Square Rigger (oz6817)
About this Plan
Square Rigger. Simple radio control sport model, for .40 power.
Quote: "A quick, rugged, easy to build aileron trainer for .40 size engines. A real pleasure to fly and is ideal for a club trainer. Square-Rigger by Paul F Denson.
The first Square-Rigger was so called because, except for the wheels, there was not anything that even approached being round on the whole plane. She is the latest development in a chain of similar aircraft.
When he joined the Wingmasters R/C Club, a member brought to the field a little .20 size quick build plane with a simple wing, a plywood box for a fuselage and a twin stick boom on which to hang the tail. It may have been new to the fellows at the field but he has been flying it around the area for years. We can personally attest to the fact that it has more miles on it than a restored Model A.
After watching all the fun he had flying the little tail dragger, other members of the club decided to enlarge the fuselage, fit it with Senior Falcon (oz6137) wings and tail and power it with a .60. Even in the larger size, they fly great. They can do practically any maneuver, are as strong as an ox and last forever. If you bash one, the wing flys off, the tail bolts shear and a new fuselage can be built in one afternoon. They are a real practical airplane.
The prototype of the little .20 powered plane was developed and flown while the designer was stationed with the Navy at Corpus Christi, Texas, in 1969. Even before this, he flew similar rubber powered free flight planes.
From what we can find out, the Grandpappy of this whole chain of planes was pictured in Clarence Haught's column in Model Aviation and modeled by Bob Schafer who found it in an early Frank Zaic Yearbook. The original was a 1937 design by Frank Ehling. High wing, boxy fuselage and twin booms from each side of the fuselage bottom tapering together under the empennage. (See photo.)
Not only was Square-Rigger I englarged in size, but it was modified to fly with trike gear and a .40 in the nose. The boom departs from the top of the fuselage and still functions to hold the tail in place. Moving the boom to the top of the fuselage seemed to make more sense when using a trike landing gear. All of the club planes use the front end of the booms as beam engine mounts but, because of the necessary size up front, this made the tail booms very heavy. Square-Rigger uses a radial engine mount; therefore, the size and weight of the booms may be reduced considerably. By the time the third Square-Rigger evolved, even more lumber was whittled from the booms.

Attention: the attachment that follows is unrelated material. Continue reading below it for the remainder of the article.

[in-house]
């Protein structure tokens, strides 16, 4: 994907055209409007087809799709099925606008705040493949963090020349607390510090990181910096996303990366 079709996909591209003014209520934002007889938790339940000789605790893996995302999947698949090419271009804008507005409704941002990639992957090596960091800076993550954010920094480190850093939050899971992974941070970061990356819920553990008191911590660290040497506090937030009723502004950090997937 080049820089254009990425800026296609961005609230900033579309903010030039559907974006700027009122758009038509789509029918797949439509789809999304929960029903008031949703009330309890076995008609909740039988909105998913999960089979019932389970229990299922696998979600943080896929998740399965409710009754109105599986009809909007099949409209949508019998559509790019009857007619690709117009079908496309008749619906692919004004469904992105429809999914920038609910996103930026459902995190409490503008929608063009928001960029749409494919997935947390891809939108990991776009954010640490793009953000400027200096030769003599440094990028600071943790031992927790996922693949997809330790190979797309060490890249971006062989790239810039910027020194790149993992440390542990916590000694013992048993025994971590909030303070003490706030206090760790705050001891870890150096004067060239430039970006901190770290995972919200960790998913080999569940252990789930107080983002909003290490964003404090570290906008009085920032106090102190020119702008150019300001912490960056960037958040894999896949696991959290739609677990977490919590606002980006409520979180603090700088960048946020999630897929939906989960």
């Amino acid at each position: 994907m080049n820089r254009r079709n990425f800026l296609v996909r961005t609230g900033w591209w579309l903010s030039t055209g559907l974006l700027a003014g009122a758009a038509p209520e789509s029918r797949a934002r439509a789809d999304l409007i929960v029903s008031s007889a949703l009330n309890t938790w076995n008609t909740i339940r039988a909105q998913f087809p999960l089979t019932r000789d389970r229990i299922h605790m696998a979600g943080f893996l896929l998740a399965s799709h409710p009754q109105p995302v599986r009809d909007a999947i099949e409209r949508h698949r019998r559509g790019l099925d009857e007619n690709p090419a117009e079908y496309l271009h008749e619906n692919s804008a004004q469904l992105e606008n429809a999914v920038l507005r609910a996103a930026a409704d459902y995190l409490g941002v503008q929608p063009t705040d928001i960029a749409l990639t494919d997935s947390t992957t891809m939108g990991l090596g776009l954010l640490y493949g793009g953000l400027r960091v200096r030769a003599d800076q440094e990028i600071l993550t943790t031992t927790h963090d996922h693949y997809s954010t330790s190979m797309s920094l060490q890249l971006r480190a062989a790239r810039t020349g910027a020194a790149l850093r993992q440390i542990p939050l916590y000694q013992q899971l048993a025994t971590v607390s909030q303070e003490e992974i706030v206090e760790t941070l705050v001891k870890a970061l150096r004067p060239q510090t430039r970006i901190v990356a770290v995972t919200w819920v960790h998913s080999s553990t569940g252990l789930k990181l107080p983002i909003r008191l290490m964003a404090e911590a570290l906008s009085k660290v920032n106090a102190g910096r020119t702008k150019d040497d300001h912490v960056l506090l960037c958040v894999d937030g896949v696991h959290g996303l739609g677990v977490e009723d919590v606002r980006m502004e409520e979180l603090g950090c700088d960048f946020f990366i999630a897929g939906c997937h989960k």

The basic concept for Square-Rigger was to see just how simple a plane could be made. Chuck Cunningham's parameters in RCM were carefully studied. The whole plane was built around the wingspan and chord. A set of Wing Mfg constant chord, semi-symmetrical wings were on hand, they had been ordered some time previously with such an idea in mind. The S-4 wing has a 9-1/4 in chord and a 54-1/4 in span. After adding a trailing edge and 11/4 in ailerons, the resulting wing has a chord of 10-1/4 in.
The wing is sheeted with 1/16 balsa back 4 in from the leading edge and 2 in forward from the trailing edge. The center and tips were sheeted and capstrips were placed in between. After the wing was covered you could not tell whether it was foam or built-up. Ruler in hand and a sharp blade on the table saw, we whacked out all the pieces for the fuselge in less than an hour. There are three 3/8 square sticks of balsa in the fuselage, all the rest is either pine or lite ply. The firewall is, of course, aircraft ply. That evening the fuselage was built and sanded. The next evening it was painted and was flown that weekend. The most time consuming job was the installation of the radio gear and controls..."
Square Rigger by Paul Denson, plan #891, June 1983.
Update 21/09/2018: added article, thanks to StevenWieczorek.
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by Paul Denson
from RCMplans (ref:891)
IC R/C Cabin
all formers complete :)
got article :)
Found online 01/07/2015 at:
Format: • PDFbitmap
Credit*: RFJ, bullseye000
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User commentsAttached is the article for "Square Rigger" that appeared in RCM, June 1983 [suppl. file]. I noticed it was missing. I built one about a week after I received the June 1983 issue of RCM, and it was one of the easiest airplanes that I have built and flown. I gave it to a club member who has it and still flies it regularly to this day. I am building another currently and it will be electric. Keep up the really great work.
StevenWieczorek - 21/09/2018
Hello Outerzone, Thanks for a great webpage with lots of useful information. Here are a couple of photos [004-006] of a plane I have based on the Square Rigger (oz6817) plan. This aircraft was inspired by the Square Rigger plan. The wing has a 56 inch wing span with a foam core. I called it a Box Flyer 46 because of the plywood box fuselage and the 46 sized engine. Almost ready to fly once I make the ailerons operational. Regards, Mal McKenzie in Sunny Queensland.
Mal McKenzie - 17/08/2020
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